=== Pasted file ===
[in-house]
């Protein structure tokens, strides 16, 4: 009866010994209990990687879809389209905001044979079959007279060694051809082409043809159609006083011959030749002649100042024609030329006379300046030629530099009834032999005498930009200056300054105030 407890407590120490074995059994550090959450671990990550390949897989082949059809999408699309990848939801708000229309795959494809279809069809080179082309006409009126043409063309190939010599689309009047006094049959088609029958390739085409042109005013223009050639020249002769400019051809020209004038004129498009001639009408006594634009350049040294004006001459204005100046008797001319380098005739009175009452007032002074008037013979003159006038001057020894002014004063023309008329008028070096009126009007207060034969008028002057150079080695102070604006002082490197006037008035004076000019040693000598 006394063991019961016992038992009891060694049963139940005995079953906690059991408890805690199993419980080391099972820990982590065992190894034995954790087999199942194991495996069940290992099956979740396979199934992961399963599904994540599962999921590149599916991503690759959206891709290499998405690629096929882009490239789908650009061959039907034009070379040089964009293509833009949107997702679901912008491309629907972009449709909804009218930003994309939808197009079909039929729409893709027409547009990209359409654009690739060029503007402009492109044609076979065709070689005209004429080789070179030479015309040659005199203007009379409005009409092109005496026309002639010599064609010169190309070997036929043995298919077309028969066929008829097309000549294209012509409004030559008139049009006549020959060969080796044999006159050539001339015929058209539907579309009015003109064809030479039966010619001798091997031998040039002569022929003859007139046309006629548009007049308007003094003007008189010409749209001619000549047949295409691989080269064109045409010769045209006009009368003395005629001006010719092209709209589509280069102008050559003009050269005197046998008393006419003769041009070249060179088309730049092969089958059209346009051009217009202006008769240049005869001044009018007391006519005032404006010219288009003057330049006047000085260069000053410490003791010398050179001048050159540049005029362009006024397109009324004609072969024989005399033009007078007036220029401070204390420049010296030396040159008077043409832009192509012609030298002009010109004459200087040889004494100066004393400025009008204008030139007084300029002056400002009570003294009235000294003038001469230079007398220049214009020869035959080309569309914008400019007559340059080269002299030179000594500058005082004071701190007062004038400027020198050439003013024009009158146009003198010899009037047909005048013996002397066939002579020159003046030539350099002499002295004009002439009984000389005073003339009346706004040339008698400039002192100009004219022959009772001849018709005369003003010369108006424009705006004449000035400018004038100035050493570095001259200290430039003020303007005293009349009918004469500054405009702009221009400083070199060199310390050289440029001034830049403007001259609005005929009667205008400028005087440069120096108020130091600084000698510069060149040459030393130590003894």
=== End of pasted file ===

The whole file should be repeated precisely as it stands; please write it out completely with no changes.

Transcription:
[in-house]
């Protein structure tokens, strides 16, 4: 009866010994209990990687879809389209905001044979079959007279060694051809082409043809159609006083011959030749002649100042024609030329006379300046030629530099009834032999005498930009200056300054105030 407890407590120490074995059994550090959450671990990550390949897989082949059809999408699309990848939801708000229309795959494809279809069809080179082309006409009126043409063309190939010599689309009047006094049959088609029958390739085409042109005013223009050639020249002769400019051809020209004038004129498009001639009408006594634009350049040294004006001459204005100046008797001319380098005739009175009452007032002074008037013979003159006038001057020894002014004063023309008329008028070096009126009007207060034969008028002057150079080695102070604006002082490197006037008035004076000019040693000598 006394063991019961016992038992009891060694049963139940005995079953906690059991408890805690199993419980080391099972820990982590065992190894034995954790087999199942194991495996069940290992099956979740396979199934992961399963599904994540599962999921590149599916991503690759959206891709290499998405690629096929882009490239789908650009061959039907034009070379040089964009293509833009949107997702679901912008491309629907972009449709909804009218930003994309939808197009079909039929729409893709027409547009990209359409654009690739060029503007402009492109044609076979065709070689005209004429080789070179030479015309040659005199203007009379409005009409092109005496026309002639010599064609010169190309070997036929043995298919077309028969066929008829097309000549294209012509409004030559008139049009006549020959060969080796044999006159050539001339015929058209539907579309009015003109064809030479039966010619001798091997031998040039002569022929003859007139046309006629548009007049308007003094003007008189010409749209001619000549047949295409691989080269064109045409010769045209006009009368003395005629001006010719092209709209589509280069102008050559003009050269005197046998008393006419003769041009070249060179088309730049092969089958059209346009051009217009202006008769240049005869001044009018007391006519005032404006010219288009003057330049006047000085260069000053410490003791010398050179001048050159540049005029362009006024397109009324004609072969024989005399033009007078007036220029401070204390420049010296030396040159008077043409832009192509012609030298002009010109004459200087040889004494100066004393400025009008204008030139007084300029002056400002009570003294009235000294003038001469230079007398220049214009020869035959080309569309914008400019007559340059080269002299030179000594500058005082004071701190007062004038400027020198050439003013024009009158146009003198010899009037047909005048013996002397066939002579020159003046030539350099002499002295004009002439009984000389005073003339009346706004040339008698400039002192100009004219022959009772001849018709005369003003010369108006424009705006004449000035400018004038100035050493570095001259200290430039003020303007005293009349009918004469500054405009702009221009400083070199060199310390050289440029001034830049403007001259609005005929009667205008400028005087440069120096108020130091600084000698510069060149040459030393130590003894």